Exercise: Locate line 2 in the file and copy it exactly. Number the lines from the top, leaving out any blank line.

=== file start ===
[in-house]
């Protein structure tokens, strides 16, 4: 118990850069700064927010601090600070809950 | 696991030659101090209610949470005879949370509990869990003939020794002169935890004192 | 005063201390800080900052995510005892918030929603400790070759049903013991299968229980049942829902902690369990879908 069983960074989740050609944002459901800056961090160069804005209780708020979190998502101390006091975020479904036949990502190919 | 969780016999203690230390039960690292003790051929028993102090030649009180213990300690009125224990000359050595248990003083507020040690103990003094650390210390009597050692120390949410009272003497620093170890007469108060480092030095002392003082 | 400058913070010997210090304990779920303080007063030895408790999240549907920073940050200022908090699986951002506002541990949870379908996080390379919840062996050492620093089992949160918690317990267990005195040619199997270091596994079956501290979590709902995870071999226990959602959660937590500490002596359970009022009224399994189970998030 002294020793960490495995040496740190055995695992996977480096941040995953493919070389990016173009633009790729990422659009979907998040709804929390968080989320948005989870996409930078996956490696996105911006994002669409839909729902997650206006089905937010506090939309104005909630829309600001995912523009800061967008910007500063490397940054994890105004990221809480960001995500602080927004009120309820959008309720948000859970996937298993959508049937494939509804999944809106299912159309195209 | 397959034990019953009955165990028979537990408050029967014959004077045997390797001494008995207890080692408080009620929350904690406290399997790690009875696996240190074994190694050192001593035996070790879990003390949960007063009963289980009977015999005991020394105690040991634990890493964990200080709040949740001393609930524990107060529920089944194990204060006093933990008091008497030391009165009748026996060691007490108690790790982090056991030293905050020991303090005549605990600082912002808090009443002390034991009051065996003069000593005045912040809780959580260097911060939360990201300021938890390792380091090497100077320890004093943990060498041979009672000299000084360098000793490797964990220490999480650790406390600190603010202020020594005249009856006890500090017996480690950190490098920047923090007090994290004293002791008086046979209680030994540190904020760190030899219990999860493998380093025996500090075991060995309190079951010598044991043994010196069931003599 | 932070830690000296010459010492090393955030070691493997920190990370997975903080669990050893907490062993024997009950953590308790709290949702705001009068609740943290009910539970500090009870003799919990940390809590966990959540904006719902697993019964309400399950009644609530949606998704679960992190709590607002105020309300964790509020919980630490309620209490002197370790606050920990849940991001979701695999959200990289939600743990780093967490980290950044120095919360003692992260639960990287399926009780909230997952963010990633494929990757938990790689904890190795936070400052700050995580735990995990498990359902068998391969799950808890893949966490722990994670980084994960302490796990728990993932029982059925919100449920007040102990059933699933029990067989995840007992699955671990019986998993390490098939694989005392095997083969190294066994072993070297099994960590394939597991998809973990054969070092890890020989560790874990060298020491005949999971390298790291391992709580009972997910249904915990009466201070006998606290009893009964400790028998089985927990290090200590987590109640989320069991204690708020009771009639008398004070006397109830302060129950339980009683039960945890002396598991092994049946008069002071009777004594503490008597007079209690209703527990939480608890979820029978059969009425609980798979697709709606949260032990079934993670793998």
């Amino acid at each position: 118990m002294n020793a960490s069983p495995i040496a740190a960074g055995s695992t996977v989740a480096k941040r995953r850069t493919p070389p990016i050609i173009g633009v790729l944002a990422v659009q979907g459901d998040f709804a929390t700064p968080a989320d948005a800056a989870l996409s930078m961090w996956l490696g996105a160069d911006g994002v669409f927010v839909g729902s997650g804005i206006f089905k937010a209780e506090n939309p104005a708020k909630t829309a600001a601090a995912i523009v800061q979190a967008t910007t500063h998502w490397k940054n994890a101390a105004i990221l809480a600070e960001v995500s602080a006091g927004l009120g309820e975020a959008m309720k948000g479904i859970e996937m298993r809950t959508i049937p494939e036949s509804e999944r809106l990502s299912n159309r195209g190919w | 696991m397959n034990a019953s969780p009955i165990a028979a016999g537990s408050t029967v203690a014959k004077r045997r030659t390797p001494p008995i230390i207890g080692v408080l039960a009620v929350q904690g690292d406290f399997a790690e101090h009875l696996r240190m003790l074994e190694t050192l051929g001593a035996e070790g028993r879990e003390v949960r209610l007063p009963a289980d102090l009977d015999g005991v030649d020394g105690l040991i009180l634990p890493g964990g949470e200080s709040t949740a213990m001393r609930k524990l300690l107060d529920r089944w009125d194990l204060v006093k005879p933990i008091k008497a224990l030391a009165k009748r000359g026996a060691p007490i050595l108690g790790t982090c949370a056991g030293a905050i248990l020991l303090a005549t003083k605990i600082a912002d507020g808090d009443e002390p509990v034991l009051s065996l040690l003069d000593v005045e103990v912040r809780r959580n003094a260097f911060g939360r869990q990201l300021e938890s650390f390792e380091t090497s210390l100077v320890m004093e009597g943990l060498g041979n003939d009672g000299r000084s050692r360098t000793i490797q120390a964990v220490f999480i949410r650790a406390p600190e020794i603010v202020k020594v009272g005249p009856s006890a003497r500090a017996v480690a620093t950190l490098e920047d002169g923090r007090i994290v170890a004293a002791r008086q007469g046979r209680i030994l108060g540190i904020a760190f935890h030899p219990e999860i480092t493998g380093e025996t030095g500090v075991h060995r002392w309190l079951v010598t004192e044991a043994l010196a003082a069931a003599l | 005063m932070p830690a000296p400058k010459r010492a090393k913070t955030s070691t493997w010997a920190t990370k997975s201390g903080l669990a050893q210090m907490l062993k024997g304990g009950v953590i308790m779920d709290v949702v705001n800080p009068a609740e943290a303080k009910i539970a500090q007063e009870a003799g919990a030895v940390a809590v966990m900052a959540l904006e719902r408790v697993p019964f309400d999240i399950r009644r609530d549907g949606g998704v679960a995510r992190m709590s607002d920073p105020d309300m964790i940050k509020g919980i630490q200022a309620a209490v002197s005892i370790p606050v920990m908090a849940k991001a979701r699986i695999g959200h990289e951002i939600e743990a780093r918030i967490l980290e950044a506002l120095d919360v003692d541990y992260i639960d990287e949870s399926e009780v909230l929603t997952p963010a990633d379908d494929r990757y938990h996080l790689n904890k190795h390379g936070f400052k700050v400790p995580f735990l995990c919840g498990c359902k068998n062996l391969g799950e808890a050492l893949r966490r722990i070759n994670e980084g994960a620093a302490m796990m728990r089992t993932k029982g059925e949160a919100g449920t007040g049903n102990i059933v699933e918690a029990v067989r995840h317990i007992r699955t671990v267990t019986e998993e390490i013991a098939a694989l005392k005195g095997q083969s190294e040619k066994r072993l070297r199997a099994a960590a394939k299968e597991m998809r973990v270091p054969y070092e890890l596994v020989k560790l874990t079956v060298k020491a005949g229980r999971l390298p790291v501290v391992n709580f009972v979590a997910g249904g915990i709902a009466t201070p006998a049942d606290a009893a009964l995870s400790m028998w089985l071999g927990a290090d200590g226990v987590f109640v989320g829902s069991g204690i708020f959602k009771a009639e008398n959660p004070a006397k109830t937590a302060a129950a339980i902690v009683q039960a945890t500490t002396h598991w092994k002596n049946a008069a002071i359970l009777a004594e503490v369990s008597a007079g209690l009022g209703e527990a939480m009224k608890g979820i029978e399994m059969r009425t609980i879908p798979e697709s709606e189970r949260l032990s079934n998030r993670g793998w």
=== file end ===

């Protein structure tokens, strides 16, 4: 118990850069700064927010601090600070809950 | 696991030659101090209610949470005879949370509990869990003939020794002169935890004192 | 005063201390800080900052995510005892918030929603400790070759049903013991299968229980049942829902902690369990879908 069983960074989740050609944002459901800056961090160069804005209780708020979190998502101390006091975020479904036949990502190919 | 969780016999203690230390039960690292003790051929028993102090030649009180213990300690009125224990000359050595248990003083507020040690103990003094650390210390009597050692120390949410009272003497620093170890007469108060480092030095002392003082 | 400058913070010997210090304990779920303080007063030895408790999240549907920073940050200022908090699986951002506002541990949870379908996080390379919840062996050492620093089992949160918690317990267990005195040619199997270091596994079956501290979590709902995870071999226990959602959660937590500490002596359970009022009224399994189970998030 002294020793960490495995040496740190055995695992996977480096941040995953493919070389990016173009633009790729990422659009979907998040709804929390968080989320948005989870996409930078996956490696996105911006994002669409839909729902997650206006089905937010506090939309104005909630829309600001995912523009800061967008910007500063490397940054994890105004990221809480960001995500602080927004009120309820959008309720948000859970996937298993959508049937494939509804999944809106299912159309195209 | 397959034990019953009955165990028979537990408050029967014959004077045997390797001494008995207890080692408080009620929350904690406290399997790690009875696996240190074994190694050192001593035996070790879990003390949960007063009963289980009977015999005991020394105690040991634990890493964990200080709040949740001393609930524990107060529920089944194990204060006093933990008091008497030391009165009748026996060691007490108690790790982090056991030293905050020991303090005549605990600082912002808090009443002390034991009051065996003069000593005045912040809780959580260097911060939360990201300021938890390792380091090497100077320890004093943990060498041979009672000299000084360098000793490797964990220490999480650790406390600190603010202020020594005249009856006890500090017996480690950190490098920047923090007090994290004293002791008086046979209680030994540190904020760190030899219990999860493998380093025996500090075991060995309190079951010598044991043994010196069931003599 | 932070830690000296010459010492090393955030070691493997920190990370997975903080669990050893907490062993024997009950953590308790709290949702705001009068609740943290009910539970500090009870003799919990940390809590966990959540904006719902697993019964309400399950009644609530949606998704679960992190709590607002105020309300964790509020919980630490309620209490002197370790606050920990849940991001979701695999959200990289939600743990780093967490980290950044120095919360003692992260639960990287399926009780909230997952963010990633494929990757938990790689904890190795936070400052700050995580735990995990498990359902068998391969799950808890893949966490722990994670980084994960302490796990728990993932029982059925919100449920007040102990059933699933029990067989995840007992699955671990019986998993390490098939694989005392095997083969190294066994072993070297099994960590394939597991998809973990054969070092890890020989560790874990060298020491005949999971390298790291391992709580009972997910249904915990009466201070006998606290009893009964400790028998089985927990290090200590987590109640989320069991204690708020009771009639008398004070006397109830302060129950339980009683039960945890002396598991092994049946008069002071009777004594503490008597007079209690209703527990939480608890979820029978059969009425609980798979697709709606949260032990079934993670793998």